Identity is as a rather complex matter that has been explored by numerous artists belonging to different social groups. Art inevitably becomes a tool for self-examination through the lens of public gaze and leads an artist to determine the adequate method in constructing their identity.
For more than two decades already, the American artist Sonya Clark has been dissolving racial stereotypes by making the historical traditions of Black people visible. Inspired by Betye Saar and David Hammons, she has established a unique practice based on the usage of fiber and is best known for her exquisite beaded headdress assemblages and braided wig series made in the late 1990s.
To give a nod to Clark’s socio-politically charged efforts, the National Museum of Women in the Arts decided to organize a proper retrospective under the title Sonya Clark: Tatter, Bristle, and Mend with the selection of more than 100 works.
Sonya Clark was under the great influence of Afro-Caribbean traditions, introduced to her by her Jamaican mother and Trinidadian father of Yoruba descent, as well as from her maternal grandmother and grandfather, a tailor and a skilled woodworker respectively. To learn more, Clark got acquainted with techniques, tools, and symbolic of crafts practiced in other environments in Australia, Brazil, China, Côte d’Ivoire, Ghana, India, and Indonesia.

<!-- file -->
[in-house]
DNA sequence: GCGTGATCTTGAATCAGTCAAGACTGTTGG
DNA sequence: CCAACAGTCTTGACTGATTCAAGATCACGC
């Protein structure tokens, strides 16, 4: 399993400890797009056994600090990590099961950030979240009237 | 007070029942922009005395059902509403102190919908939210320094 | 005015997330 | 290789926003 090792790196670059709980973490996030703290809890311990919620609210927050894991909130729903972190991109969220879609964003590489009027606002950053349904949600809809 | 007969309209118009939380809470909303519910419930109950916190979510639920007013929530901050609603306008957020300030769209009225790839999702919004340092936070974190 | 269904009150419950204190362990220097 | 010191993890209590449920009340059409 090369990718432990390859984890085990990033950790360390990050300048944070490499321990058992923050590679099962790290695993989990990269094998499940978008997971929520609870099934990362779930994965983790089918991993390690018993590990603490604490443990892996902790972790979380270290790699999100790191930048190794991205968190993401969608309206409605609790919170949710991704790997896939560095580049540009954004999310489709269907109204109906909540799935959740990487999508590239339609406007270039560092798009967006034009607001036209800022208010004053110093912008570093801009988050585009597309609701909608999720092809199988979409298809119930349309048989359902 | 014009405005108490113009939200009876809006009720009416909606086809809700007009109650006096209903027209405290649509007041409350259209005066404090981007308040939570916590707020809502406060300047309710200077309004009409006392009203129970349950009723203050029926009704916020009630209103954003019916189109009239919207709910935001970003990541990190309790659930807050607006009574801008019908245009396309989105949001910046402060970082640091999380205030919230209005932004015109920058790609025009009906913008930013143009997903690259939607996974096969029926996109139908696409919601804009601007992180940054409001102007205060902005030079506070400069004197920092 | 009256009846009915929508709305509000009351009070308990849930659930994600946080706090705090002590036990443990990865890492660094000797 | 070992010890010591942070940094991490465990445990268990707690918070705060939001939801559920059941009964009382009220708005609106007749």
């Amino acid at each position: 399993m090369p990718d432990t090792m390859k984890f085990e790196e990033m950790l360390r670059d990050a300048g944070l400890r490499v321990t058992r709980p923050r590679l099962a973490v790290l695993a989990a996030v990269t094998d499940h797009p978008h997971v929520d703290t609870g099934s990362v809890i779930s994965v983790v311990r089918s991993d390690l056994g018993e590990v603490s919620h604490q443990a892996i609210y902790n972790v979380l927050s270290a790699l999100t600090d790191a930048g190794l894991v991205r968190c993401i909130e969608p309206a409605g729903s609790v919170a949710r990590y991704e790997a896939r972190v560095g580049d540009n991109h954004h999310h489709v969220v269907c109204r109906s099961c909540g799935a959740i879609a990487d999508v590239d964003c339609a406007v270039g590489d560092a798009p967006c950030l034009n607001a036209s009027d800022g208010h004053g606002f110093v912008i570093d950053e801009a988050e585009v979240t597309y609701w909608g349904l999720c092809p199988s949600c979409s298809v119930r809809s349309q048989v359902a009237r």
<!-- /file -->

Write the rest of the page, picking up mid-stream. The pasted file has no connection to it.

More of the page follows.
Therefore, the artist uses everyday objects such as thin threads, combs, and coins and recontextualizes them to underline different connotations. In a brief statement Clark has summarized her approach to art-making:
Objects have personal and cultural meaning because they absorb our stories and reflect our humanity back to us. My stories, your stories, our stories are held in the object.
Sonya Clark: Tatter, Bristle, and Mend will bring the artist’s early beaded and stitched pieces along with the more recent works expressed in media such as sugar and neon, as well as Clark’s remarkable sculptures made from black pocket combs, human hair, and thread, works made from flags, cotton plants, currency, etc.
By twisting hair into necklaces, stitching black thread cornrows and Bantu knots onto fabrics, and wrapping a violin bow with a dreadlock, Clark accentuates the Black ancestry and reclaims the historical spotlight.
In general, the upcoming exhibition tends to speak about the themes of heritage, language, labor, and visibility while indicating Clark’s mastery in remolding concepts and materials throughout the time to establish new layers of meaning.
COVID-19 permitting, Sonya Clark: Tatter, Bristle, and Mend will be on display at the National Museum of Women in the Arts in Washington, DC from 3 March until 31 May 2021.
Featured image: Sonya Clark - Afro Abe II, 2010. Five-dollar bill and thread, 4 x 6 in. National Museum of Women in the Arts, Gift of Heather and Tony Podesta Collection. © Sonya Clark, Photo by Lee Stalsworth; Chromosomes (detail), 2004. Glass beads, 9 x 6 x 55 in. On loan from the artist. © Sonya Clark, Photo by Lee Stalsworth. All images courtesy The National Museum of Women in the Arts.